Poor Stevedoring Practices Results in Fatal Accident

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On 18 December 2016, a bosun of the bulk carrier ‘Graig Rotterdam’ fell overboard and into a barge, losing his life. UK MAIB issued an investigation report about the accident.

The incident:

On 18 December 2016, the bulk carrier ‘Graig Rotterdam’ was discharging a deck cargo of packaged timber at anchor in Alexandria Port, Egypt.

That day, the bosun,  of Chinese nationality, fell overboard and into a barge that was secured alongside after the timber deck cargo stack on which he was standing partially collapsed.

The ship’s crew provided first-aid to the bosun following the accident, but he succumbed to his injuries.

Probable cause:

According to UK MAIB, poor stevedoring practices probably contributed to the unsecured cargo stack collapsing and no measures were in place to prevent the bosun from falling overboard.

Furthermore, after the removal of the deck cargo lashings, the cargo packages had insufficient racking strength to counter the effects of ship movement, cargo repositioning and cargo discharge operations over a prolonged period.UK MAIB emphasizes that, poor stevedoring practices had previously been witnessed by the ship’s crew, but were not discussed and so they were allowed to continue.

Conclusions:

  • It has not been possible to establish with certainty how the accident occurred. However, poor stevedoring practices probably contributed to the unsecured cargo stack collapsing, and no measures were in place to prevent the bosun from falling overboard as a result.
  • With the deck cargo lashings removed, the cargo packages stowed on deck had insufficient stability to counter the effects of ship movement, cargo repositioning, dunnage displacement, barges securing to deck cargo stacks, and cargo discharge operations over a prolonged period.
  • The use of uprights would have helped prevent a deck cargo stack from collapsing once the securing lashings had been removed.
  • Prior to loading, the master was not advised of either the deck cargo package racking strength or the frictional resistance of its plastic covering. Such information would have enabled him to make a more informed assessment of the deck cargo stack’s stability and security.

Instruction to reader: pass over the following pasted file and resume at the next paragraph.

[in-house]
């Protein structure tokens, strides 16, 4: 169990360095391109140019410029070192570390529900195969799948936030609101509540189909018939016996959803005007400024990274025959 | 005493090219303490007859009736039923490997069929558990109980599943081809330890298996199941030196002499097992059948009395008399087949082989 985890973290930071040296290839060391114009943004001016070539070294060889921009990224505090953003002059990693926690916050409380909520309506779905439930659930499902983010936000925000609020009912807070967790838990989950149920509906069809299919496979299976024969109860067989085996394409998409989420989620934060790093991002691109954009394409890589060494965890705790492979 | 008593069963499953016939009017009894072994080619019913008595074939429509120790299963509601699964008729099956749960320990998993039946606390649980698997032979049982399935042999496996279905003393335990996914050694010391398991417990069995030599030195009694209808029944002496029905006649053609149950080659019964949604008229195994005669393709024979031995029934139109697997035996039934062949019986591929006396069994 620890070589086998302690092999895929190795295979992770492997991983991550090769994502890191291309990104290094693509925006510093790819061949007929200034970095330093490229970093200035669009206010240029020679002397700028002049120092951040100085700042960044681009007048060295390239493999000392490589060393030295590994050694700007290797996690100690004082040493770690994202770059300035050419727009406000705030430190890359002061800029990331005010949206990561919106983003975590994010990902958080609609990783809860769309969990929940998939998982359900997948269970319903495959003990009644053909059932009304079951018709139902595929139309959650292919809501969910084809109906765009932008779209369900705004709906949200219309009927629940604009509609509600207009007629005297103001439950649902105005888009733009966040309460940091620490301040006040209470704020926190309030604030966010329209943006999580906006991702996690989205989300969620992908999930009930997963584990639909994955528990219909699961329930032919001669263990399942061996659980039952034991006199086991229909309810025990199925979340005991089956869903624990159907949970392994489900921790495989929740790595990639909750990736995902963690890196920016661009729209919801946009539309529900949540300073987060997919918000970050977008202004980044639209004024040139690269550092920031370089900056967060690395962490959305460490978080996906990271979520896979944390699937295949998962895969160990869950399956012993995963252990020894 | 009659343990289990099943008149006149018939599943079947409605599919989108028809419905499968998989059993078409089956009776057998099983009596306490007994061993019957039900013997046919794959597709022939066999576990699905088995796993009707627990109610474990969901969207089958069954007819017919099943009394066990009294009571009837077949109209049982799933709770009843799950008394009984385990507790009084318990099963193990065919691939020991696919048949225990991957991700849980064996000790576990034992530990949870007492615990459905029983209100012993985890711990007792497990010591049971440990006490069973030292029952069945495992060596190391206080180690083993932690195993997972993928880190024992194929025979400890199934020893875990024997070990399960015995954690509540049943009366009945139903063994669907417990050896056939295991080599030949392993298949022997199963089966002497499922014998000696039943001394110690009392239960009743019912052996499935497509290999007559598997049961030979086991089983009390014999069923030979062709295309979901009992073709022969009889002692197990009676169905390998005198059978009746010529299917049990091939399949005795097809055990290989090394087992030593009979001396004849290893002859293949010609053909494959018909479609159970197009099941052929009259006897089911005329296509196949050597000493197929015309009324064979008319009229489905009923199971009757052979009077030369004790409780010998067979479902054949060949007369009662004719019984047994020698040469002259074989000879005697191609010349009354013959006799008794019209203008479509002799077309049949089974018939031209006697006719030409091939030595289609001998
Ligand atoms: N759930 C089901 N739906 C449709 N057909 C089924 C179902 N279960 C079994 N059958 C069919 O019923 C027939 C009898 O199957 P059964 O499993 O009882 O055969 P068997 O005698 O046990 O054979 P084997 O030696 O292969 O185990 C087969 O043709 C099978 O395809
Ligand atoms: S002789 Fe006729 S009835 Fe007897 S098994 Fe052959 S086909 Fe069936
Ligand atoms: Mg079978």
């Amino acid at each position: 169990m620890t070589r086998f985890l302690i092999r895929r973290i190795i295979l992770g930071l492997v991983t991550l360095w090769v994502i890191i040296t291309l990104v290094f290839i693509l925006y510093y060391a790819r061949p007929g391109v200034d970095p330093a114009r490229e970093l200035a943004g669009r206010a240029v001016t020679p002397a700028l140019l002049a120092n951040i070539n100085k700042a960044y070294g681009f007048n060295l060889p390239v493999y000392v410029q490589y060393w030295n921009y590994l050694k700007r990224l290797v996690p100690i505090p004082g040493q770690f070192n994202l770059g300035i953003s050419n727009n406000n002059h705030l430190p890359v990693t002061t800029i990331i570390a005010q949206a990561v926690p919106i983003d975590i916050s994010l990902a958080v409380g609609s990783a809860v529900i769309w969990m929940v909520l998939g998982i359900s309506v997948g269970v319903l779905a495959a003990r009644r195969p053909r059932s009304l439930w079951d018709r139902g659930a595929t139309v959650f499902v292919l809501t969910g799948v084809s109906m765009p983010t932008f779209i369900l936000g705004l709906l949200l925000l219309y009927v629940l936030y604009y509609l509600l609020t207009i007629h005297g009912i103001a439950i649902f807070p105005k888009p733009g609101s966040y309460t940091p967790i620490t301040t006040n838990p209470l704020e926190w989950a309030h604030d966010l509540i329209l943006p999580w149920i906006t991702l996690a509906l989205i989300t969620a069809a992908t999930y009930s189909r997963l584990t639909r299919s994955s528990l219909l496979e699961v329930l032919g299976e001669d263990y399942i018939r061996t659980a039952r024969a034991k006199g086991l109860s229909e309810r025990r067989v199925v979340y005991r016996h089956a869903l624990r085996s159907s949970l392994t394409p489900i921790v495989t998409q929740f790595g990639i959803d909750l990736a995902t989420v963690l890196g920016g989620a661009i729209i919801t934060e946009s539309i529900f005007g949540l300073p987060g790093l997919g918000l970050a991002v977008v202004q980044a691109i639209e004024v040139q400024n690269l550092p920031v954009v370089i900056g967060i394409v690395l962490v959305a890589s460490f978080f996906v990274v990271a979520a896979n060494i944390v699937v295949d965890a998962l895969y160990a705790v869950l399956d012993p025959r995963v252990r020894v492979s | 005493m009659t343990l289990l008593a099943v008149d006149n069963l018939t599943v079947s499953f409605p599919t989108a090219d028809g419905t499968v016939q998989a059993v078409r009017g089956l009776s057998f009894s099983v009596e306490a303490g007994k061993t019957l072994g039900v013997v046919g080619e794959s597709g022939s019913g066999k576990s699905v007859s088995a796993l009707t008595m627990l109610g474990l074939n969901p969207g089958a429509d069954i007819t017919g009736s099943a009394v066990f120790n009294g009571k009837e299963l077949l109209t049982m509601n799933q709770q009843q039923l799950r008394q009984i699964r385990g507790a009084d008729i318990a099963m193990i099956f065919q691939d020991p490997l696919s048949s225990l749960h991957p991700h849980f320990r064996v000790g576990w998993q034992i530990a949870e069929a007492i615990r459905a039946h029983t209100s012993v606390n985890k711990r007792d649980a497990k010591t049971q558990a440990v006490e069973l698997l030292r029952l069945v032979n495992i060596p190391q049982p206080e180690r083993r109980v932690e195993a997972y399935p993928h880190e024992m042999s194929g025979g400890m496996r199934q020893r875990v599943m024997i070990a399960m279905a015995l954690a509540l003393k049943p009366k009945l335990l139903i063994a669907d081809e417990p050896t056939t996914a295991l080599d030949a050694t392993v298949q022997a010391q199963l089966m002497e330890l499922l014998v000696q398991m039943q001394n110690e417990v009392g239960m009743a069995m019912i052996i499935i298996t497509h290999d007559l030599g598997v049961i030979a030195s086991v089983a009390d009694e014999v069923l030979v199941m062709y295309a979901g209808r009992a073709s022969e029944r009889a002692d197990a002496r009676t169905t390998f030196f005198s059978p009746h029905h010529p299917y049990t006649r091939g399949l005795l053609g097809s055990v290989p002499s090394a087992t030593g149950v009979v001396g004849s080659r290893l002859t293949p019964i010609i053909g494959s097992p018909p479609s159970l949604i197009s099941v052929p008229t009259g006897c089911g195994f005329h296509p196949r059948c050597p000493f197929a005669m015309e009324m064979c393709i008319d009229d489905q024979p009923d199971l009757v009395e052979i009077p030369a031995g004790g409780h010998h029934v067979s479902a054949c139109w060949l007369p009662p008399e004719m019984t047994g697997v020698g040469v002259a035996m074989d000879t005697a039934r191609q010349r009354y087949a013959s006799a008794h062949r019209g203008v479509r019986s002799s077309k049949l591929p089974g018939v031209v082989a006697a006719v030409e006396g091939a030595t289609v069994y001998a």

• Poor stevedoring practices that had previously been witnessed by the ship’s crew were not discussed with the stevedores’ foreman and so were allowed to continue. Graig Ship Management Limited’s SMS instructions were silent on the need to proactively engage with shore stevedores for the purpose of maintaining a safe system of work during cargo operations.
  • A supercargo had not been appointed to supervise the cargo discharge operation, and so a valuable point of liaison between the ship’s crew and the shore stevedores was unavailable.
  • Without the provision of a lifeline, there were no readily available means for attaching a safety harness. Without edge protection or any means of fall arrest, the risk of falling from the top of a deck cargo stack, or as a result of a deck cargo stack collapse, was significant.
  • The ship’s crew did not consider the level of risk while on passage to warrant the need for a catwalk to be installed or for safety harnesses to be worn. This lack of recognition extended to the increased risk of falling during cargo discharge operations. A contributing factor to these omissions is likely to have been both the master’s and chief officer’s lack of previous experience of carrying timber deck cargo, despite this being a stated aspiration in the company’s SMS.

Recommendations:

UK MAIB recommended Graig Ship Management Limited to reinforce and modify its Safety Management System with respect to the carriage of timber cargoes in order to ensure:

  • A lifeline or other means for attaching a safety harness is available to counter the risk of ship’s crew or shore stevedores falling from the top of a deck cargo stack or as a result of a deck cargo stack collapse,
  • Where possible, appoint a master or chief officer with experience of the cargo type being carried,
  • Ship’s crew proactively engage with shore stevedores for the purpose of maintaining a safe system of work during cargo operations

Additionally, Norlat Shipping Limited has been recommended, by UK MAIB to ensure that all cargo information, as required by the IMO’s ‘Code of Safe Practice for Ships Carrying Timber Deck Cargoes’, is provided to the master or his representative before loading cargo for all ships that it charters to carry timber deck cargo.

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Source: MAIB

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